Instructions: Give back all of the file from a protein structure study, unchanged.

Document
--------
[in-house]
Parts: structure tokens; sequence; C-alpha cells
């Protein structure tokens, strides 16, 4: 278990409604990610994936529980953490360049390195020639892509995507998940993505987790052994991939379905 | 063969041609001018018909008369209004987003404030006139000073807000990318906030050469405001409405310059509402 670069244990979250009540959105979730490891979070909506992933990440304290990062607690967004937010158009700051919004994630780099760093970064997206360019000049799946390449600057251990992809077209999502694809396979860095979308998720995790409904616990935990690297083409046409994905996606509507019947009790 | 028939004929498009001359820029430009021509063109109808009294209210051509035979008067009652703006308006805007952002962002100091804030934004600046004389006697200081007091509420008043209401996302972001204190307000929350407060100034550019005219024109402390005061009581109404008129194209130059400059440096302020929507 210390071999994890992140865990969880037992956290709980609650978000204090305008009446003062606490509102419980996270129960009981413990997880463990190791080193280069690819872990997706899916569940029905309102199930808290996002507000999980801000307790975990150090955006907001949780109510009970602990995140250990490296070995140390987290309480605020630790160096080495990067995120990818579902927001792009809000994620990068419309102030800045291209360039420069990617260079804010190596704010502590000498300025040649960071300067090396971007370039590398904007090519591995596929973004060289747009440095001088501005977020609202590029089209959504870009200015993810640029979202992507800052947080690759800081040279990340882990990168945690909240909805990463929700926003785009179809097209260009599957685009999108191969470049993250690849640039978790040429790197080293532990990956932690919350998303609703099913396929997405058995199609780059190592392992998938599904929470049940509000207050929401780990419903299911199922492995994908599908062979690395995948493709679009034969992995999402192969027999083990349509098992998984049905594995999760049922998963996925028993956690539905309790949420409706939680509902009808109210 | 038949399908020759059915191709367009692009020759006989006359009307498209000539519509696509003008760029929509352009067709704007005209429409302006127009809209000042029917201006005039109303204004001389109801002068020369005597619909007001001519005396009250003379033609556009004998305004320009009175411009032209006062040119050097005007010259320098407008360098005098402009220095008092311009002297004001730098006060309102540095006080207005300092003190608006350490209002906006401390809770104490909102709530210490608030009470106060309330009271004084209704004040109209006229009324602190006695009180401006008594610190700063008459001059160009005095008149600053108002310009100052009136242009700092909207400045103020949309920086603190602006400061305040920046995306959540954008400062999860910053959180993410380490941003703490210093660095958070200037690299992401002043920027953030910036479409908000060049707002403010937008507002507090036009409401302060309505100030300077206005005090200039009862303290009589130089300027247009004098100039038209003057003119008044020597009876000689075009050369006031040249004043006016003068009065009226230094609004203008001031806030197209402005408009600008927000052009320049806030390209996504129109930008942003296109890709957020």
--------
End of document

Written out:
[in-house]
Parts: structure tokens; sequence; C-alpha cells
């Protein structure tokens, strides 16, 4: 278990409604990610994936529980953490360049390195020639892509995507998940993505987790052994991939379905 | 063969041609001018018909008369209004987003404030006139000073807000990318906030050469405001409405310059509402 670069244990979250009540959105979730490891979070909506992933990440304290990062607690967004937010158009700051919004994630780099760093970064997206360019000049799946390449600057251990992809077209999502694809396979860095979308998720995790409904616990935990690297083409046409994905996606509507019947009790 | 028939004929498009001359820029430009021509063109109808009294209210051509035979008067009652703006308006805007952002962002100091804030934004600046004389006697200081007091509420008043209401996302972001204190307000929350407060100034550019005219024109402390005061009581109404008129194209130059400059440096302020929507 210390071999994890992140865990969880037992956290709980609650978000204090305008009446003062606490509102419980996270129960009981413990997880463990190791080193280069690819872990997706899916569940029905309102199930808290996002507000999980801000307790975990150090955006907001949780109510009970602990995140250990490296070995140390987290309480605020630790160096080495990067995120990818579902927001792009809000994620990068419309102030800045291209360039420069990617260079804010190596704010502590000498300025040649960071300067090396971007370039590398904007090519591995596929973004060289747009440095001088501005977020609202590029089209959504870009200015993810640029979202992507800052947080690759800081040279990340882990990168945690909240909805990463929700926003785009179809097209260009599957685009999108191969470049993250690849640039978790040429790197080293532990990956932690919350998303609703099913396929997405058995199609780059190592392992998938599904929470049940509000207050929401780990419903299911199922492995994908599908062979690395995948493709679009034969992995999402192969027999083990349509098992998984049905594995999760049922998963996925028993956690539905309790949420409706939680509902009808109210 | 038949399908020759059915191709367009692009020759006989006359009307498209000539519509696509003008760029929509352009067709704007005209429409302006127009809209000042029917201006005039109303204004001389109801002068020369005597619909007001001519005396009250003379033609556009004998305004320009009175411009032209006062040119050097005007010259320098407008360098005098402009220095008092311009002297004001730098006060309102540095006080207005300092003190608006350490209002906006401390809770104490909102709530210490608030009470106060309330009271004084209704004040109209006229009324602190006695009180401006008594610190700063008459001059160009005095008149600053108002310009100052009136242009700092909207400045103020949309920086603190602006400061305040920046995306959540954008400062999860910053959180993410380490941003703490210093660095958070200037690299992401002043920027953030910036479409908000060049707002403010937008507002507090036009409401302060309505100030300077206005005090200039009862303290009589130089300027247009004098100039038209003057003119008044020597009876000689075009050369006031040249004043006016003068009065009226230094609004203008001031806030197209402005408009600008927000052009320049806030390209996504129109930008942003296109890709957020």